Why High Risk Merchant Accounts Are Misunderstood

Oct 23, 2014

The Federal Deposit Insurance Corp (FDIC) announced recently that it has withdrawn its list of merchant types that should be handled with caution, which included businesses they labeled as “high risk.” These businesses included payday lenders, adult entertainment businesses, debt consolidation firms, and others. The FDIC released the list in 2011, stating that these types of businesses required heightened scrutiny by banks before processing their transactions. Republicans have accused the FDIC of issuing a hit list of high risk merchant accounts that encourages banks to decline to do business with these merchant categories, even if they are legitimate businesses. The FDIC now claims that the list may have been misinterpreted by financial institutions.

The Justice Department has subpoenaed more than 50 payment processors and banks as a part of “Operation Choke Point,” an initiative dedicated to keeping fraudulent merchants from exploiting the FDIC system. This move by the FDIC is the latest development in the state and national war to keep certain businesses away from the payment system. Even though the FDIC has withdrawn its list, the organization still encourages banks and payment processors to still weigh their risks when dealing with third-party payment processors.

Although the FDIC has removed its list of merchants it classified as “high risk,” banks still have the right to scrutinize high risk merchant accounts the same as before. While this may open the door for a few more merchant accounts to access bank payment processing, the majority of legitimate businesses listed will still be met with apprehension, and strict guidelines, by banks and traditional payment processors. Owners of high risk businesses should stick with reputable third-party payment processors that know how to navigate the high risk industry, protect their client transactions, and increase their revenue through strategic payment processing.

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Having a merchant account allows an account holder to take advantage of merchant cash advances. When a merchant is approved for an advance, the business agrees to receive a lump sum of cash in exchange for an agreed-upon percentage of future credit card sales.

Pricing varies depending on the merchant’s industry, past credit card processing history, the type of business seeking the account, average ticket sales, and average transaction volumes.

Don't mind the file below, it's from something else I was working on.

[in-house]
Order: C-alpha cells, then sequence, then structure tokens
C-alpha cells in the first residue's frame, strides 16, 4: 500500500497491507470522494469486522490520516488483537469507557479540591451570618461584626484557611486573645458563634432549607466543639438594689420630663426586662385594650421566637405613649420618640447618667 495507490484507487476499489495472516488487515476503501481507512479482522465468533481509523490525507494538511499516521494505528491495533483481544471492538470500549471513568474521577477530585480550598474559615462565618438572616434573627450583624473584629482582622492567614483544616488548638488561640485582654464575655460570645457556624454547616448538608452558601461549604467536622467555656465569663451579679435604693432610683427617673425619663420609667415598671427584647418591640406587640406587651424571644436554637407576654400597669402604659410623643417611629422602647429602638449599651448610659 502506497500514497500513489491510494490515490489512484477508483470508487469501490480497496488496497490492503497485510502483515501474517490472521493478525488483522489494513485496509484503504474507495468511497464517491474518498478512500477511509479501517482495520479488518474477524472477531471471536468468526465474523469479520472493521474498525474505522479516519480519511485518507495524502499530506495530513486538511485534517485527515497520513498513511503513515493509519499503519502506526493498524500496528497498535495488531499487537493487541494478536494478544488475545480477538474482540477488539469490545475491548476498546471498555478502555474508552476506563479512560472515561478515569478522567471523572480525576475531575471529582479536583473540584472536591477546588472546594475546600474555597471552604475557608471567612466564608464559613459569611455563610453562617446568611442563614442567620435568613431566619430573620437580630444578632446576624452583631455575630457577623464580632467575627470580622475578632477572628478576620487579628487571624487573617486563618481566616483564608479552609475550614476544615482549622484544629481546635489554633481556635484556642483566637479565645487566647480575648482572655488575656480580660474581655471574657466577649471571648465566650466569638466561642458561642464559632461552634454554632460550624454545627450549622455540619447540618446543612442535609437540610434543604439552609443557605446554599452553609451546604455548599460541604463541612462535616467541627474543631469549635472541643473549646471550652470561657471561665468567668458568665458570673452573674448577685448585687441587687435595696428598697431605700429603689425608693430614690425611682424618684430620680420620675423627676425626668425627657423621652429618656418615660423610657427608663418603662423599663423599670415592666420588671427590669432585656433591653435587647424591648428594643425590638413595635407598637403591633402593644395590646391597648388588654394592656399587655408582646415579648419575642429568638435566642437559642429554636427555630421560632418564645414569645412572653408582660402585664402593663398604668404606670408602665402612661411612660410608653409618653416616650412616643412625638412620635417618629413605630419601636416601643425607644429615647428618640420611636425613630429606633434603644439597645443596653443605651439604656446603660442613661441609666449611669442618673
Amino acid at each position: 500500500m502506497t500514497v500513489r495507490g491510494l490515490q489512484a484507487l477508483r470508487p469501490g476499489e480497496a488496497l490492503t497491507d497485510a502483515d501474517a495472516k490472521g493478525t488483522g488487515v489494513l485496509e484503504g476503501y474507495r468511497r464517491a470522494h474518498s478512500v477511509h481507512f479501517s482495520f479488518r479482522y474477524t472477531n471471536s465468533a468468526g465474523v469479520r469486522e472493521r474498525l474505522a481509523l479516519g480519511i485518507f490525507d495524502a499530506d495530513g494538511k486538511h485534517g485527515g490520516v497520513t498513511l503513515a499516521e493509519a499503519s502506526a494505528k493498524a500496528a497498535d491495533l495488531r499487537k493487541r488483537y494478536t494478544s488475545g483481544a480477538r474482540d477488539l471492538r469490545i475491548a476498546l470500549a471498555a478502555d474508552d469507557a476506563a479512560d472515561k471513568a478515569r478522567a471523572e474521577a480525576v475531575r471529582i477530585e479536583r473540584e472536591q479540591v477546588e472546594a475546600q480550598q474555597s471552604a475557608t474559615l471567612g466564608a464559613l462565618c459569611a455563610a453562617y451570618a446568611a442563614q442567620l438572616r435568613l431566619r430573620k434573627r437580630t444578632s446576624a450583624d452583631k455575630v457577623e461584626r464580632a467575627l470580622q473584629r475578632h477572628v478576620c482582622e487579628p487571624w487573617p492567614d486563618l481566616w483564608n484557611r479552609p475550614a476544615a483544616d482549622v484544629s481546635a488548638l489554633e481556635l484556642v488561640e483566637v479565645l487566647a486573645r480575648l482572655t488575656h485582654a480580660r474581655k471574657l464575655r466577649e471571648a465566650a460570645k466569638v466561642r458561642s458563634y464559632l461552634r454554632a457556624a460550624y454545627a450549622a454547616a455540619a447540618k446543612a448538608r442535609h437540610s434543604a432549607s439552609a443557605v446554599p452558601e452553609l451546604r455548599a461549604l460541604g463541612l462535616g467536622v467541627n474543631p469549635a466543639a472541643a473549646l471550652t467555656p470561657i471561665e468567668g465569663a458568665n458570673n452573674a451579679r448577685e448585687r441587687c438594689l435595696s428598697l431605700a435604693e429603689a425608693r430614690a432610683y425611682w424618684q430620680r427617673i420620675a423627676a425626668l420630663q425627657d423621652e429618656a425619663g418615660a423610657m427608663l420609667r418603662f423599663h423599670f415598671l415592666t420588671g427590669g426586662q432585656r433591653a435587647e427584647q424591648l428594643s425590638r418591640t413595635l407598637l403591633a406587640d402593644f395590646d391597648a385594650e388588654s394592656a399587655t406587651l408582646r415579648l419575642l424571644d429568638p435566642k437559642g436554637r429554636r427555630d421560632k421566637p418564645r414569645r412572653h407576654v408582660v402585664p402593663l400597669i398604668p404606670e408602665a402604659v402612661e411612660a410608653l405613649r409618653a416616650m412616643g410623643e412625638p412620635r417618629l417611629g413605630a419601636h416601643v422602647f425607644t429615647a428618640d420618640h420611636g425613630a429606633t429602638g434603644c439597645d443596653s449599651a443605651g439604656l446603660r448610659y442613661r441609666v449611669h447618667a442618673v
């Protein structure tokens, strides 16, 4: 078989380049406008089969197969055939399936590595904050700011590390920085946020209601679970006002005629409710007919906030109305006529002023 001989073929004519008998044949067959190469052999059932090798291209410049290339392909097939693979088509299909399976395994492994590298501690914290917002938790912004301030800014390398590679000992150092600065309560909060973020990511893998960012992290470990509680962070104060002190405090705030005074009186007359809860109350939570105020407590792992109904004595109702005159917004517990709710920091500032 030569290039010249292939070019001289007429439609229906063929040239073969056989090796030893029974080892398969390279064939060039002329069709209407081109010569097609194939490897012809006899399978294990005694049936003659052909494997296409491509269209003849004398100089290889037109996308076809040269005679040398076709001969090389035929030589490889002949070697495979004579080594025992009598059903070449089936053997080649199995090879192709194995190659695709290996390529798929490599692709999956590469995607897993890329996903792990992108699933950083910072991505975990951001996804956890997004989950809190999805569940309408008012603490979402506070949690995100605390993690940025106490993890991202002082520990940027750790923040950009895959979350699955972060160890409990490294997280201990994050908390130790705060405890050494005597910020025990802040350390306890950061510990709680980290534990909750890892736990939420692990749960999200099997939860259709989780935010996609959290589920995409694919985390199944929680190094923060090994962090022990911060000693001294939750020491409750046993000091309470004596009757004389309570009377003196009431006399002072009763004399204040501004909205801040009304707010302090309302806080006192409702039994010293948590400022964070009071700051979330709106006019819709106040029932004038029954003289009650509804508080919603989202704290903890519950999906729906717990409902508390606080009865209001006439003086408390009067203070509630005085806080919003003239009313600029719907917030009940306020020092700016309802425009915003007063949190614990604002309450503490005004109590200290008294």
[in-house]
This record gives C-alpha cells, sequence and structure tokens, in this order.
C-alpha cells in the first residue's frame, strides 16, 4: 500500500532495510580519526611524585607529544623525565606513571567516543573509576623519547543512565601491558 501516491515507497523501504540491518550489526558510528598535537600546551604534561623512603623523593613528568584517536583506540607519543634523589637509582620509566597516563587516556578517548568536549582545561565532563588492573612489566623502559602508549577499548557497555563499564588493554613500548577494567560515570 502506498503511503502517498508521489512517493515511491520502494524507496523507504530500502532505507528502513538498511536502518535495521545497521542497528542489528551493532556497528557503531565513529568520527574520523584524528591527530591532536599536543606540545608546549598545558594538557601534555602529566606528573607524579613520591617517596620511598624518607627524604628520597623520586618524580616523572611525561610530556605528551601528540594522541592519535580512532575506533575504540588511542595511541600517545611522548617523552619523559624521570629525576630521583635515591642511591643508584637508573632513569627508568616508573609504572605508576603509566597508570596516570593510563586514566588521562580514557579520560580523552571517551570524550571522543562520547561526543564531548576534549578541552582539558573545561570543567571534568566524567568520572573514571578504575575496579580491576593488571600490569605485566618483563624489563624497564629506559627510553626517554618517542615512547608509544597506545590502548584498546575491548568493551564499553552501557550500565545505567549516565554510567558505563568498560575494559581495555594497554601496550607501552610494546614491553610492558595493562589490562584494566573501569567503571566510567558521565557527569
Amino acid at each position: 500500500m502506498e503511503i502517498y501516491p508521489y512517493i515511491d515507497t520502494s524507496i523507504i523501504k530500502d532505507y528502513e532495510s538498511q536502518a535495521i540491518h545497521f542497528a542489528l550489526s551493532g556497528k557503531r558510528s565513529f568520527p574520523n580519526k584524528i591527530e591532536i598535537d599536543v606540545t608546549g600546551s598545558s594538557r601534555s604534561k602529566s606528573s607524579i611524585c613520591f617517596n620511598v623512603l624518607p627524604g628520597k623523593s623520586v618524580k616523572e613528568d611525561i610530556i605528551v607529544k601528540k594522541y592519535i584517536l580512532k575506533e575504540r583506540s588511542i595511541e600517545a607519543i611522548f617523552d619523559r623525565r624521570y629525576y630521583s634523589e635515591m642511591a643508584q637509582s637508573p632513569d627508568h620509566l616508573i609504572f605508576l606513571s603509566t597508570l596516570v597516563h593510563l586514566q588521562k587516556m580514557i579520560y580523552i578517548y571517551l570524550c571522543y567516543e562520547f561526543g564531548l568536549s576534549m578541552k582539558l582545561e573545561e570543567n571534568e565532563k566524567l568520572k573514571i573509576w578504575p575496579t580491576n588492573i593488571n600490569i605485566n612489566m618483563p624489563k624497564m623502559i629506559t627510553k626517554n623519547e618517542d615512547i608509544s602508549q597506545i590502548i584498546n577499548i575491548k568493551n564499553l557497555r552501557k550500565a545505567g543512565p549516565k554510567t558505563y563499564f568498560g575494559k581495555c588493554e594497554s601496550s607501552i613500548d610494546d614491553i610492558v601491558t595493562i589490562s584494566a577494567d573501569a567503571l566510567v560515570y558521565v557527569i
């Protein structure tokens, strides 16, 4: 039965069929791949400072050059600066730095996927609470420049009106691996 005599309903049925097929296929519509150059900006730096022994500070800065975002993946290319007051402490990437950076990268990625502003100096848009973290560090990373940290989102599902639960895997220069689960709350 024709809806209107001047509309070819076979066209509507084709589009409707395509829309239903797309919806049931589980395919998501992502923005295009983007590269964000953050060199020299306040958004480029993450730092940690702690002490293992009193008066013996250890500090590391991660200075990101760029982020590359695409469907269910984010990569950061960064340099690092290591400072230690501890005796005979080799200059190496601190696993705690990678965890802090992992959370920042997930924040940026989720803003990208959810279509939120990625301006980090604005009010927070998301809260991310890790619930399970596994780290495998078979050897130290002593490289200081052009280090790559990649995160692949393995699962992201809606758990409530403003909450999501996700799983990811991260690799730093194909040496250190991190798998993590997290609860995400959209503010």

Yes, EMB works with merchants who are building their credit, as well as those who have poor credit. EMB also approves merchants that have no credit card processing history and businesses that have lost their merchant accounts due to high chargebacks.

Several factors influence a merchant’s risk level. Though only one factor likely will not get a merchant classified as high risk, a combination of these may: business size, location, and industry, credit score, credit card processing history, a industry’s reputation for excessive chargebacks, a prior history of high chargeback ratios, and whether a merchant exclusively sells online.

Virtual terminals are stationed on a merchant’s website, making it easy for customers to make a payment or purchase online. Merchants or a payment processor can easily set up virtual terminals, so online businesses can accept credit and debit card and e-check transactions.

A merchant account is a business account with an acquiring bank. Without this business account, which actually works more like a line of credit, a merchant cannot accept and process credit and debit card transactions. Businesses need a merchant account to accept major credit cards via a static point-of-sale terminal, mobile card reader, or through a virtual payment gateway.

After filling out EMB’s simple online application and submitting any necessary, requested documents, many merchants get approved within 24 and 48 hours.

EMB specializes in working with high-risk merchants. EMB works with many merchants, including but not limited to businesses in these industries: gambling and gaming, adult entertainment, nutraceuticals, vaping and e-cigarettes, electronics, tech support, travel, high-end furniture, weight loss programs, calling cards, e-books and software, and telecommunications.

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